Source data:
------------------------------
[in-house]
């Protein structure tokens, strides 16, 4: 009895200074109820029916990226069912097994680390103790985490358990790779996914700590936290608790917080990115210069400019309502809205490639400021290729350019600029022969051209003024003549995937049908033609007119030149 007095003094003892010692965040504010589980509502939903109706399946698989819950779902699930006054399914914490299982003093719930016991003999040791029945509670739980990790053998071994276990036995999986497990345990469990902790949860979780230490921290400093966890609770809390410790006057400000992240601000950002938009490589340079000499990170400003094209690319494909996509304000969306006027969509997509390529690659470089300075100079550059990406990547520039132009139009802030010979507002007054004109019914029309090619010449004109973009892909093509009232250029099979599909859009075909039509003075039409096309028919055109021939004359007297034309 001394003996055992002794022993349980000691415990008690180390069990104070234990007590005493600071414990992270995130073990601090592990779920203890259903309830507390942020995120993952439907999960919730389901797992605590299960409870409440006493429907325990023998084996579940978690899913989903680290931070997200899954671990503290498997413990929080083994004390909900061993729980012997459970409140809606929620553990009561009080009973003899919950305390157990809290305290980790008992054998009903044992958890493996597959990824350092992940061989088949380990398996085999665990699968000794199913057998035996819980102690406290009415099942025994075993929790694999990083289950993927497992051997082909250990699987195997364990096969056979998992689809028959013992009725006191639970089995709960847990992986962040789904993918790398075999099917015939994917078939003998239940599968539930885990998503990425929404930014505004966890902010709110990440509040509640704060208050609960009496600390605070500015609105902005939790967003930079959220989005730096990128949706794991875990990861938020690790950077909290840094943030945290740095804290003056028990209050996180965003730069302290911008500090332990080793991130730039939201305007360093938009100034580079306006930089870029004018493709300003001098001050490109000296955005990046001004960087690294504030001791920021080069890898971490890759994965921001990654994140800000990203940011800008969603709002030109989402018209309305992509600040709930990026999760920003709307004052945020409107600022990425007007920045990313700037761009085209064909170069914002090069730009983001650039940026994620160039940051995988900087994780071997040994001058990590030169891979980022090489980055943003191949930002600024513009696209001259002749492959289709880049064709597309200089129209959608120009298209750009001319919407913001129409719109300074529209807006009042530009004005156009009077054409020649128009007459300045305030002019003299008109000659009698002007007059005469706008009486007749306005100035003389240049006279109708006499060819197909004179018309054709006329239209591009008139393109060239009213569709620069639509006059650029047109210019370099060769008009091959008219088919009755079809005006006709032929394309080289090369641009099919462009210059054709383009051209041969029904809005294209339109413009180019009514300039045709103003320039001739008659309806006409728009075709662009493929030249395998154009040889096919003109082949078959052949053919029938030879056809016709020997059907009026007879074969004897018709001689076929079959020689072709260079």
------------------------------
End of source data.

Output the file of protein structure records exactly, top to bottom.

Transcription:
[in-house]
């Protein structure tokens, strides 16, 4: 009895200074109820029916990226069912097994680390103790985490358990790779996914700590936290608790917080990115210069400019309502809205490639400021290729350019600029022969051209003024003549995937049908033609007119030149 007095003094003892010692965040504010589980509502939903109706399946698989819950779902699930006054399914914490299982003093719930016991003999040791029945509670739980990790053998071994276990036995999986497990345990469990902790949860979780230490921290400093966890609770809390410790006057400000992240601000950002938009490589340079000499990170400003094209690319494909996509304000969306006027969509997509390529690659470089300075100079550059990406990547520039132009139009802030010979507002007054004109019914029309090619010449004109973009892909093509009232250029099979599909859009075909039509003075039409096309028919055109021939004359007297034309 001394003996055992002794022993349980000691415990008690180390069990104070234990007590005493600071414990992270995130073990601090592990779920203890259903309830507390942020995120993952439907999960919730389901797992605590299960409870409440006493429907325990023998084996579940978690899913989903680290931070997200899954671990503290498997413990929080083994004390909900061993729980012997459970409140809606929620553990009561009080009973003899919950305390157990809290305290980790008992054998009903044992958890493996597959990824350092992940061989088949380990398996085999665990699968000794199913057998035996819980102690406290009415099942025994075993929790694999990083289950993927497992051997082909250990699987195997364990096969056979998992689809028959013992009725006191639970089995709960847990992986962040789904993918790398075999099917015939994917078939003998239940599968539930885990998503990425929404930014505004966890902010709110990440509040509640704060208050609960009496600390605070500015609105902005939790967003930079959220989005730096990128949706794991875990990861938020690790950077909290840094943030945290740095804290003056028990209050996180965003730069302290911008500090332990080793991130730039939201305007360093938009100034580079306006930089870029004018493709300003001098001050490109000296955005990046001004960087690294504030001791920021080069890898971490890759994965921001990654994140800000990203940011800008969603709002030109989402018209309305992509600040709930990026999760920003709307004052945020409107600022990425007007920045990313700037761009085209064909170069914002090069730009983001650039940026994620160039940051995988900087994780071997040994001058990590030169891979980022090489980055943003191949930002600024513009696209001259002749492959289709880049064709597309200089129209959608120009298209750009001319919407913001129409719109300074529209807006009042530009004005156009009077054409020649128009007459300045305030002019003299008109000659009698002007007059005469706008009486007749306005100035003389240049006279109708006499060819197909004179018309054709006329239209591009008139393109060239009213569709620069639509006059650029047109210019370099060769008009091959008219088919009755079809005006006709032929394309080289090369641009099919462009210059054709383009051209041969029904809005294209339109413009180019009514300039045709103003320039001739008659309806006409728009075709662009493929030249395998154009040889096919003109082949078959052949053919029938030879056809016709020997059907009026007879074969004897018709001689076929079959020689072709260079």